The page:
Other attractions are the colonial ruins, national parks and the country’s famous tea plantations.
Culinary culture
Gourmet globetrotters have been visiting the island to indulge in the street food and the traditional repasts of rice and curry. The variety to feast on includes tropical fruit, spice-infused curries, freshly-caught seafood and great street food — all of which has made Sri Lanka a foodie’s paradise.
Luxury hotels and infrastructure
With the fast-growing infrastructure in place to promote the industry, the island is seeing an upgrade in its air, sea, road, power and telecom backbone.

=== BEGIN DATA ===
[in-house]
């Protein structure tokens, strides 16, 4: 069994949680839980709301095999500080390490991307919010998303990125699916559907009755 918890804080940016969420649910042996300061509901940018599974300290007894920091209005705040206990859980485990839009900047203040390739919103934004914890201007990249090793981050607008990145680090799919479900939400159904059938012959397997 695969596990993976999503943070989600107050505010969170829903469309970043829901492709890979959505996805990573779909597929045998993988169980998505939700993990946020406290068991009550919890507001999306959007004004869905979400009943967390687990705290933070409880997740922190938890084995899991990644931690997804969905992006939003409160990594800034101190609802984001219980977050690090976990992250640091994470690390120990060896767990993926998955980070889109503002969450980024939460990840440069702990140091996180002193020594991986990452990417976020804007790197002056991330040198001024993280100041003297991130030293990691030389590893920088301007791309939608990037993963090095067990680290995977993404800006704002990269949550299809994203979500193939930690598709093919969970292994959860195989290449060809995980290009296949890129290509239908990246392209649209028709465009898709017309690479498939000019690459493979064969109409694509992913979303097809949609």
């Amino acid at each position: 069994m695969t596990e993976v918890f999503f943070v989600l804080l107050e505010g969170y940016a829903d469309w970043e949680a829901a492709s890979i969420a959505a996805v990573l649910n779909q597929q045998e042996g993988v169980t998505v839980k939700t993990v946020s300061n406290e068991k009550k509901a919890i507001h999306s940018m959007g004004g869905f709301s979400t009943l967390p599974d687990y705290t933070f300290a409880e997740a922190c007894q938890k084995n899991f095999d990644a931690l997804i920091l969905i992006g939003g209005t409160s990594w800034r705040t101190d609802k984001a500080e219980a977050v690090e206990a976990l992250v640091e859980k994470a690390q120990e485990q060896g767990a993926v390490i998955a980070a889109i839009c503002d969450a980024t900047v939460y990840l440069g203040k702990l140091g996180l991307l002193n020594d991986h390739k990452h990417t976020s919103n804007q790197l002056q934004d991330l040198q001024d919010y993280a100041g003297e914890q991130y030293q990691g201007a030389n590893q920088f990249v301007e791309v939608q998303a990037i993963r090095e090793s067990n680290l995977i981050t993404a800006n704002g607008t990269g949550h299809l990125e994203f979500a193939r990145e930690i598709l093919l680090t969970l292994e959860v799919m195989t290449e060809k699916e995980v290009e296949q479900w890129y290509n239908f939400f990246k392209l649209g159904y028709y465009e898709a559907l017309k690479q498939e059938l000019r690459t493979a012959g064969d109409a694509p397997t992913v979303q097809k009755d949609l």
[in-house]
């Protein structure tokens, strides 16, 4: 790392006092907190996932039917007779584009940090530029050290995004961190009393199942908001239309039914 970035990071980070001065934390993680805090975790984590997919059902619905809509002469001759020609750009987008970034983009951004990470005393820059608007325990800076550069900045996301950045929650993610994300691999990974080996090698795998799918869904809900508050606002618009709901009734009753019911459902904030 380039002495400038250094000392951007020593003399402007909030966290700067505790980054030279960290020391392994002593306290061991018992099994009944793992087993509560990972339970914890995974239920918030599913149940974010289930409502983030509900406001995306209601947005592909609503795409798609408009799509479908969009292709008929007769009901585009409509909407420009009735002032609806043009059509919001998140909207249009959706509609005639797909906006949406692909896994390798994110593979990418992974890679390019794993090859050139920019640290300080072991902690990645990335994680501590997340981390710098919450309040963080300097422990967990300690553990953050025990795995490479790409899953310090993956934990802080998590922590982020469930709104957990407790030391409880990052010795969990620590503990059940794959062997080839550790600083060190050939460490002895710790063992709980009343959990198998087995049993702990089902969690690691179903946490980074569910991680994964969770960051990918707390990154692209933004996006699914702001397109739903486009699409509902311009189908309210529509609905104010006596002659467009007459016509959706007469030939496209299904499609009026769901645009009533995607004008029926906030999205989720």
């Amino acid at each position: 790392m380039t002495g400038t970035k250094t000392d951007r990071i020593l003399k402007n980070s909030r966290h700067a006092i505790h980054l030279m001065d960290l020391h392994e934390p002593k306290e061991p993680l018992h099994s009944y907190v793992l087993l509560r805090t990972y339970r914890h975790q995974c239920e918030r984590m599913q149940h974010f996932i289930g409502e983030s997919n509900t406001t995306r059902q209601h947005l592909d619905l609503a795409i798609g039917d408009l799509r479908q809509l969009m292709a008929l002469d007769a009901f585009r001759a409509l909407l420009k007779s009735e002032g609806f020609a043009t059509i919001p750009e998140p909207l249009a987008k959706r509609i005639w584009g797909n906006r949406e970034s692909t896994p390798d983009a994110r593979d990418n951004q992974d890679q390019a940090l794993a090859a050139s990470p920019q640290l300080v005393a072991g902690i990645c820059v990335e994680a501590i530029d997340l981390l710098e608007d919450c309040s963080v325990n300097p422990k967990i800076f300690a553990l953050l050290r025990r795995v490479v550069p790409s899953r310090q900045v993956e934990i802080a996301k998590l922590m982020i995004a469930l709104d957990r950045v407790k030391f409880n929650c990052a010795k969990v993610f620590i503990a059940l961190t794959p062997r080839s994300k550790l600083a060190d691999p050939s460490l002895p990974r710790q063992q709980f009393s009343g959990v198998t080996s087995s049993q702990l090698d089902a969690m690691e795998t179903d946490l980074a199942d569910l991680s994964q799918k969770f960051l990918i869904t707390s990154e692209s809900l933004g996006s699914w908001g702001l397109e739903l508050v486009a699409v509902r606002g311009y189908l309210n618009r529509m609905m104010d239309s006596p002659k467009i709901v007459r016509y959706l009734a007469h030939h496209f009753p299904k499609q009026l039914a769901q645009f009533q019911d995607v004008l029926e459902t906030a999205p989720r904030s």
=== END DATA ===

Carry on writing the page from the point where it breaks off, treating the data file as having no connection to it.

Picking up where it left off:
In recent years, Sri Lanka has been on the radar of international visitors not only for its beaches and attractions but as of late largely for its growing global luxury hotel brands.
Although a few years ago Sri Lanka wouldn’t be an ideal choice for luxury, with a promising economic outlook the island has been drawing big luxury names investing into the industry.
According to the latest JLL report “Charting an Upward Momentum” on the island’s hospitality industry, the island is seeing the entry of internationally-branded hotels on a large scale, starting from on the south-west coast before spreading to the capital of Colombo and eventually to other parts of the country.
Wildlife tourism
Wildlife tourism has been garnering much interest from visitors over the last few decades, mostly due to the increasing awareness of conservation of Sri Lankan wild animals.